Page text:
Open AccessThis article is distributed under the terms of the Creative Commons Attribution 4.0 International License (http://creativecommons.org/licenses/by/4.0/), which permits unrestricted use, distribution, and reproduction in any medium, provided you give appropriate credit to the original author(s) and the source, provide a link to the Creative Commons license, and indicate if changes were made.

Authors’ Affiliations

(1)
Shenzhen Key Laboratory of Special Functional Materials and Shenzhen Engineering Laboratory for Advance Technology of Ceramics, College of Materials Science and Engineering, Shenzhen University, Shenzhen, 518060, People’s Republic of China
(2)
Key Laboratory of Optoelectronic Devices and Systems of Ministry of Education and Guangdong Province, College of Optoelectronic Engineering, Shenzhen University, Shenzhen, 518060, People’s Republic of China
(3)
Department of Physics and Department of Electronic Engineering, Siyuan Laboratory, Guangzhou Key Laboratory of Vacuum Coating Technologies and New Energy Materials, Jinan University, Guangzhou, 510632, China

References

  1. Shiu SC, Chao JJ, Hung SC, Yeh CL, Lin CF (2010) Morphology dependence of silicon nanowire/poly (3, 4-ethylenedioxythiophene): poly (styrenesulfonate) heterojunction solar cells. Chem Mater 22:3108–3313View ArticleGoogle Scholar
  2. Zhang Y, Zu F, Lee ST, Liao L, Zhao N, Sun B (2014) Heterojunction with organic thin layers on silicon for record efficiency hybrid solar cells. Adv Energy Mater 4:1300923–1300929View ArticleGoogle Scholar
  3. Liang Z, Su M, Wang H, Gong Y, Xie F, Gong L et al (2015) Characteristics of a silicon nanowires/PEDOT: PSS heterojunction and its effect on the solar cell performance. ACS Appl Mater Interfaces 7:5830–5836View ArticleGoogle Scholar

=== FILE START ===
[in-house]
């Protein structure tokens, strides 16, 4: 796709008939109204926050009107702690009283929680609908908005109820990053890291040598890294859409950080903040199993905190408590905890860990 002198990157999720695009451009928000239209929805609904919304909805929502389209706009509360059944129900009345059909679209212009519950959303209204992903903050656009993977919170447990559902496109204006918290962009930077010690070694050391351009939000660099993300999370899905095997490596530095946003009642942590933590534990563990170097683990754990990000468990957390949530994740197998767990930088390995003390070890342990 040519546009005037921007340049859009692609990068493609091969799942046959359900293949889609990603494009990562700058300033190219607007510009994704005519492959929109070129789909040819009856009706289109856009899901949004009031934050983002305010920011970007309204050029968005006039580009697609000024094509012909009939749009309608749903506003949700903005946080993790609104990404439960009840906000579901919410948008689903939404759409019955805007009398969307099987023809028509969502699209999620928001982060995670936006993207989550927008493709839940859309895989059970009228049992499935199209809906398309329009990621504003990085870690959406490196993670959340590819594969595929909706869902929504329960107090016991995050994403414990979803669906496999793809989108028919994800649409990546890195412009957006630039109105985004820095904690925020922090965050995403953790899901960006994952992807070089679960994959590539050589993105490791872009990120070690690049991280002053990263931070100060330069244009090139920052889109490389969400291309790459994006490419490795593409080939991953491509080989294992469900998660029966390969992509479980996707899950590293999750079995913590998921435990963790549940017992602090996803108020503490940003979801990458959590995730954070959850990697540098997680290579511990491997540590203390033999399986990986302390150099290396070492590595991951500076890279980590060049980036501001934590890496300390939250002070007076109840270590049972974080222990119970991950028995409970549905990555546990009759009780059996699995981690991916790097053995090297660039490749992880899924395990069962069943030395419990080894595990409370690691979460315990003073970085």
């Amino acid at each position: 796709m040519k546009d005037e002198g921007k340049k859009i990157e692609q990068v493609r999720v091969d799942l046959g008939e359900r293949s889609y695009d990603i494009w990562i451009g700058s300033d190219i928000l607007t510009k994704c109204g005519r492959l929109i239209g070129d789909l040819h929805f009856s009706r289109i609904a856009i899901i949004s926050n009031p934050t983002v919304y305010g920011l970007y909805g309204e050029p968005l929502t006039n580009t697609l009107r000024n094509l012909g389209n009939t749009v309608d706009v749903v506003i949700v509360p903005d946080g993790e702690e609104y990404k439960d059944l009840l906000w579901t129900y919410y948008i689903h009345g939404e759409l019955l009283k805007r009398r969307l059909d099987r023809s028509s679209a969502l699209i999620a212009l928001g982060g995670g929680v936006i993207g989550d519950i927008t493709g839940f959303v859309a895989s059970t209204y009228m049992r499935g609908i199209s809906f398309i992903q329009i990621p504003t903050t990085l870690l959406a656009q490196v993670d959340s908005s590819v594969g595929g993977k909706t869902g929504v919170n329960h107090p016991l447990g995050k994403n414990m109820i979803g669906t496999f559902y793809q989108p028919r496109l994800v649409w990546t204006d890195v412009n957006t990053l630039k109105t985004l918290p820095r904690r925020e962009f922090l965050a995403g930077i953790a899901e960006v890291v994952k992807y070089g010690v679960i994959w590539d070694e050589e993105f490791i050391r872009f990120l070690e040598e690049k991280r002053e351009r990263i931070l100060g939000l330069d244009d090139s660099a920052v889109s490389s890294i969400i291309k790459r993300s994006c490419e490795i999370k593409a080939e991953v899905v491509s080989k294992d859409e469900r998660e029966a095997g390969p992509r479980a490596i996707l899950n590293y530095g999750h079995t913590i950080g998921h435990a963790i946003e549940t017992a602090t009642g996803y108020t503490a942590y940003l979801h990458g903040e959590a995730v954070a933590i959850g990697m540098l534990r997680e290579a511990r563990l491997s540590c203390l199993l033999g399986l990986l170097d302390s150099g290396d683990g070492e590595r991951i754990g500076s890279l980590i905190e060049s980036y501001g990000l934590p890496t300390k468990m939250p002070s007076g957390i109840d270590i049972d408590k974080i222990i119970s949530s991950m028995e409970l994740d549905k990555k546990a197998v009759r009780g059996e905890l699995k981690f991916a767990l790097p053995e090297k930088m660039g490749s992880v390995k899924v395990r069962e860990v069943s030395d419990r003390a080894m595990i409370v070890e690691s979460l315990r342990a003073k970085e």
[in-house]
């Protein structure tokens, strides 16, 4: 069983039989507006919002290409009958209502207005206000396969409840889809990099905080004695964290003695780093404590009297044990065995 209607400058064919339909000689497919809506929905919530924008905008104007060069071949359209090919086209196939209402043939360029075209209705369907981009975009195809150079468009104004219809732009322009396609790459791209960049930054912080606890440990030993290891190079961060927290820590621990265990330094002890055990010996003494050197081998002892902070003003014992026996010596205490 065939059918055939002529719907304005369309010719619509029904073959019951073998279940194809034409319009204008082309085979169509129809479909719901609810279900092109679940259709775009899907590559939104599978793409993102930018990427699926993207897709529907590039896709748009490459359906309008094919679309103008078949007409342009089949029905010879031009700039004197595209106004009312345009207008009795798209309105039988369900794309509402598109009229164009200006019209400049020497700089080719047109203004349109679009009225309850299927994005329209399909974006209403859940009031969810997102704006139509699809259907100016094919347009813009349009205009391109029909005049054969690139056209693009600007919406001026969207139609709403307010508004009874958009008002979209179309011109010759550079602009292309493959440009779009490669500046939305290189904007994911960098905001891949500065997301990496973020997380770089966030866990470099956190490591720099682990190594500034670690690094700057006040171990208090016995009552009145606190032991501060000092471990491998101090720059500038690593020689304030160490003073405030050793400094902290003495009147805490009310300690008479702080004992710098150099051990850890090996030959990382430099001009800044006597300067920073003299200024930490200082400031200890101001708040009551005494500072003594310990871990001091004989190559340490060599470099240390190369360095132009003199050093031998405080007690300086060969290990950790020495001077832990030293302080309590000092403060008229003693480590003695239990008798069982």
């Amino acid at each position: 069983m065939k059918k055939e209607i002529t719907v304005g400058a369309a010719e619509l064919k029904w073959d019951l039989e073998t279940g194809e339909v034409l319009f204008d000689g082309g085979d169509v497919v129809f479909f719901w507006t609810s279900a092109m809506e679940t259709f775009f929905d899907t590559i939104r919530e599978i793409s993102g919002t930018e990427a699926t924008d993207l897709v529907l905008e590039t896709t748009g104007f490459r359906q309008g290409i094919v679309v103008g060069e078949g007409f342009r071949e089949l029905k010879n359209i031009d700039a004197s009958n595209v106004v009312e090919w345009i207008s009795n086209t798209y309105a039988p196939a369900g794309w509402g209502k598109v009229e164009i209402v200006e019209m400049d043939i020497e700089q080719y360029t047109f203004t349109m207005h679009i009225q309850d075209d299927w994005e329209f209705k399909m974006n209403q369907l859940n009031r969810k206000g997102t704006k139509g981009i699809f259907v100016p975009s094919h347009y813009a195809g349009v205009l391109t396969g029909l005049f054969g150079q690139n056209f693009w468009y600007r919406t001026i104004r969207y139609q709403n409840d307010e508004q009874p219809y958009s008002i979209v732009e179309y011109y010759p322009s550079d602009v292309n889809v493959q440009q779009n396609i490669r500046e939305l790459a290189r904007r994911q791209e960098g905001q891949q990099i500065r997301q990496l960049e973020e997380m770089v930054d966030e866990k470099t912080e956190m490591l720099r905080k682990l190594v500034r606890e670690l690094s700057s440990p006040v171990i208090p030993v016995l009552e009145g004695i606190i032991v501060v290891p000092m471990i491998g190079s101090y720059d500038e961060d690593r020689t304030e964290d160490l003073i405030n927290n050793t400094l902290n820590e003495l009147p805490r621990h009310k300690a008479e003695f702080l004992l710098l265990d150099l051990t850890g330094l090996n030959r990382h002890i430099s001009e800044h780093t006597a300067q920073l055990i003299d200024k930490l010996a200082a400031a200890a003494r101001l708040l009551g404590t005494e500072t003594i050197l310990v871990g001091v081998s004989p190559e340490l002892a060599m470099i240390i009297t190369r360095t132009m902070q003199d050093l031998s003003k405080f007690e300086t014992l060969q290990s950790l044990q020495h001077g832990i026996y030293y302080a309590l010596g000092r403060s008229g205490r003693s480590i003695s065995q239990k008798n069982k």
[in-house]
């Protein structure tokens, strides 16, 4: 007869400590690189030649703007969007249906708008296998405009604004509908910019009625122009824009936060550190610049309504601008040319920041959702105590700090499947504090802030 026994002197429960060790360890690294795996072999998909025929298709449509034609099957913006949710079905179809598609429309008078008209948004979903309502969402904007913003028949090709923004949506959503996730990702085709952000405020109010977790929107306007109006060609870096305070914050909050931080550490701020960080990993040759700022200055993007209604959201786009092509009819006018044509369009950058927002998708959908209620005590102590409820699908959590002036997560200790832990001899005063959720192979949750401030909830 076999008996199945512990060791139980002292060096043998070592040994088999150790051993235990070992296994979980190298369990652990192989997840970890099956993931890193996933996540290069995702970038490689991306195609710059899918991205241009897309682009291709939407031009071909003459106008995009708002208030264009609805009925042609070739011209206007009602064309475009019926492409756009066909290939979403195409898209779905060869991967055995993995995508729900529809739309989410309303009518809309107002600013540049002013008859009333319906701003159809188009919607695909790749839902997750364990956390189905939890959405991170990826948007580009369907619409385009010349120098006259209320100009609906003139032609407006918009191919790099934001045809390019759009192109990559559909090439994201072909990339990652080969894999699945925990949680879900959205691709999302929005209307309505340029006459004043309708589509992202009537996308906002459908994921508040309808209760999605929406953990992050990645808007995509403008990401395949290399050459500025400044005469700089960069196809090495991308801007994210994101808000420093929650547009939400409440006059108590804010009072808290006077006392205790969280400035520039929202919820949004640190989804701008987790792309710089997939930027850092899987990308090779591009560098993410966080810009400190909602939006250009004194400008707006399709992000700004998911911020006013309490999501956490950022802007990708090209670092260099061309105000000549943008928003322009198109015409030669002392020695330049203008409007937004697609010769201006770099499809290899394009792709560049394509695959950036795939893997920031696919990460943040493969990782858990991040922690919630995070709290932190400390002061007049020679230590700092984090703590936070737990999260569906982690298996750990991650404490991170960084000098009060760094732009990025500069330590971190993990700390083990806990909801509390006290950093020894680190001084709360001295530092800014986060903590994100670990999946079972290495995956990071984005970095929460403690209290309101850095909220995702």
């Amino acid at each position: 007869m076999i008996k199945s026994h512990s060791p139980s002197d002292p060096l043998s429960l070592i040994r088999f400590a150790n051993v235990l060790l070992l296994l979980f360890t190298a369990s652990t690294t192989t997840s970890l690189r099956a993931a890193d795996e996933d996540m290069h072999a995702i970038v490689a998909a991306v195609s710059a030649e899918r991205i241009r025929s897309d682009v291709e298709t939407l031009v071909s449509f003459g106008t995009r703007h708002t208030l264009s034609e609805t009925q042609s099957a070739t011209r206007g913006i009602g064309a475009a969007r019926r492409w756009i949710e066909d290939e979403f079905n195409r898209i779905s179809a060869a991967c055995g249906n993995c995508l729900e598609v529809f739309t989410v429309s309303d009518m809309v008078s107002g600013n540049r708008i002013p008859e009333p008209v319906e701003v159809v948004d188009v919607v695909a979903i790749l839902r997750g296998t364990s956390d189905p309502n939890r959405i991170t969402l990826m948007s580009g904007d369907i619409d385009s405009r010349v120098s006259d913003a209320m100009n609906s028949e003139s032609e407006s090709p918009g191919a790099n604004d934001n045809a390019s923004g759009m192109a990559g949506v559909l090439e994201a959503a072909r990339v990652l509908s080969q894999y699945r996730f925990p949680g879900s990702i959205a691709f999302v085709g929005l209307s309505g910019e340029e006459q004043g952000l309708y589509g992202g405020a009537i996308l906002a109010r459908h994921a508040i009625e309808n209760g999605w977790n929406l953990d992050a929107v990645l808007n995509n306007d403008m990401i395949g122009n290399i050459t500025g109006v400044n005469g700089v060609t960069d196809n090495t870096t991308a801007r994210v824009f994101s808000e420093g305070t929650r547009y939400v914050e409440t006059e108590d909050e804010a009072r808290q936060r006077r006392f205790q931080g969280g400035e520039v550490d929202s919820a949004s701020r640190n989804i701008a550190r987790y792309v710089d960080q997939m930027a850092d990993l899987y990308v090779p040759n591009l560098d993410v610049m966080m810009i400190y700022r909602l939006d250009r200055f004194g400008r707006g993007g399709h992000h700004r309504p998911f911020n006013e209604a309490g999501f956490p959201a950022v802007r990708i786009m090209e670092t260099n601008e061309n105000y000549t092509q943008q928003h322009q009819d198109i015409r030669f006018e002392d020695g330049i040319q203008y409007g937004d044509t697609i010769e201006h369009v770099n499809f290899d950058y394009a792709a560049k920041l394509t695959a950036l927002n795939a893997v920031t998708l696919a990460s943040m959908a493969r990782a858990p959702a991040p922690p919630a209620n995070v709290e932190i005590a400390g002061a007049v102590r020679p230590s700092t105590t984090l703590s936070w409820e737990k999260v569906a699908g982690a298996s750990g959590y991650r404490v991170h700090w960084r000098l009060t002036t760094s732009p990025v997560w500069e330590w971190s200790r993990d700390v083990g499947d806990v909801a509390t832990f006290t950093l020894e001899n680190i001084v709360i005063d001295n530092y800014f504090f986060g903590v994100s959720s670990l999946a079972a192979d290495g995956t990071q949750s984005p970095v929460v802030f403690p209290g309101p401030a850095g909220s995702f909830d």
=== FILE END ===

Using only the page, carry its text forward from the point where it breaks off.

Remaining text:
4. Erickson AS, Kedem NK, Haj-Yahia AE, Cahen D (2012) Aluminum oxide-n-Si field effect inversion layer solar cells with organic top contact. Appl Phys Lett 101:233901View ArticleGoogle Scholar
  5. Avasthi S, Lee S, Loo YL, Sturm JC (2011) Role of majority and minority carrier barriers silicon/organic hybrid heterojunction solar cells. Adv Mater 23:5762–5766View ArticleGoogle Scholar
  6. Thomas JP, Leung KT (2014) Defect-minimized PEDOT: PSS/planar-Si solar cell with very high efficiency. Adv Funct Mater 24:4978–4985View ArticleGoogle Scholar
  7. Liu Q, Ishikawa R, Funada S, Ohki T, Ueno K, Shirai H (2015) Highly efficient solution-processed poly(3,4-ethylenedio-xythiophene):poly (styrenesulfonate)/crystalline-silicon heterojunction solar cells with improved light-induced stability. Adv Energy Mater 5:1500744View ArticleGoogle Scholar
  8. Zhang F, Han X, Lee ST, Sun B (2012) Heterojunction with organic thin layer for three dimensional high performance hybrid solar cells. J Mater Chem 22:5362–5368View ArticleGoogle Scholar
  9. He L, Jiang C, Rusli Lai D, Wang H (2011) Highly efficient Si-nanorods /organic hybrid core-sheath heterojunction solar cells. Appl Phys Lett 99:1062–1062Google Scholar
  10. Shen X, Sun B, Liu D, Lee ST (2011) Hybrid heterojunction solar cell based on organic-inorganic silicon nanowire array architecture. J Am Chem Soc 133:19408–19415View ArticleGoogle Scholar
  11. Ji HS, Kim DH, Kwon SH, Yun CP, Jung HH, Lee HW et al (2013) Highly efficient hybrid thin-film solar cells using a solution-processed hole-blocking layer. Phys Chem Chem Phys 15:1788–1792View ArticleGoogle Scholar